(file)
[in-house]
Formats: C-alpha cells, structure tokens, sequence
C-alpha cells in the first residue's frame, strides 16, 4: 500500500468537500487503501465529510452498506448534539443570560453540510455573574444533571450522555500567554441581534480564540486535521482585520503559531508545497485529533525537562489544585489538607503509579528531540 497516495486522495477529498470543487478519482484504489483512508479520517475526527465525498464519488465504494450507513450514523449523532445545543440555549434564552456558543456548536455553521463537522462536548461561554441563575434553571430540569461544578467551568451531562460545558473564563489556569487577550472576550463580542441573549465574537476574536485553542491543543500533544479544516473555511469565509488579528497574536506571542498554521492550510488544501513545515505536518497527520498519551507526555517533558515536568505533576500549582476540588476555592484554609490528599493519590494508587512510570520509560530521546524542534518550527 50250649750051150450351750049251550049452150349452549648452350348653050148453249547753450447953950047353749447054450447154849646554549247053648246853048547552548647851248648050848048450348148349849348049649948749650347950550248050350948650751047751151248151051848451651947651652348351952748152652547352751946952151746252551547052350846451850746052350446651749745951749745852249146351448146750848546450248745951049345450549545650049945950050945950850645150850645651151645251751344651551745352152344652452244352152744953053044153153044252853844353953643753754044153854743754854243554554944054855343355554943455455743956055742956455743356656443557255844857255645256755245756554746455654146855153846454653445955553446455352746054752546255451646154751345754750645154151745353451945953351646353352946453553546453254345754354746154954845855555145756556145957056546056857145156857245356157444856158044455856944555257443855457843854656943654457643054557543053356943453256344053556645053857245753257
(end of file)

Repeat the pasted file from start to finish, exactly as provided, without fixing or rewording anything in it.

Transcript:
[in-house]
Formats: C-alpha cells, structure tokens, sequence
C-alpha cells in the first residue's frame, strides 16, 4: 500500500468537500487503501465529510452498506448534539443570560453540510455573574444533571450522555500567554441581534480564540486535521482585520503559531508545497485529533525537562489544585489538607503509579528531540 497516495486522495477529498470543487478519482484504489483512508479520517475526527465525498464519488465504494450507513450514523449523532445545543440555549434564552456558543456548536455553521463537522462536548461561554441563575434553571430540569461544578467551568451531562460545558473564563489556569487577550472576550463580542441573549465574537476574536485553542491543543500533544479544516473555511469565509488579528497574536506571542498554521492550510488544501513545515505536518497527520498519551507526555517533558515536568505533576500549582476540588476555592484554609490528599493519590494508587512510570520509560530521546524542534518550527 50250649750051150450351750049251550049452150349452549648452350348653050148453249547753450447953950047353749447054450447154849646554549247053648246853048547552548647851248648050848048450348148349849348049649948749650347950550248050350948650751047751151248151051848451651947651652348351952748152652547352751946952151746252551547052350846451850746052350446651749745951749745852249146351448146750848546450248745951049345450549545650049945950050945950850645150850645651151645251751344651551745352152344652452244352152744953053044153153044252853844353953643753754044153854743754854243554554944054855343355554943455455743956055742956455743356656443557255844857255645256755245756554746455654146855153846454653445955553446455352746054752546255451646154751345754750645154151745353451945953351646353352946453553546453254345754354746154954845855555145756556145957056546056857145156857245356157444856158044455856944555257443855457843854656943654457643054557543053356943453256344053556645053857245753257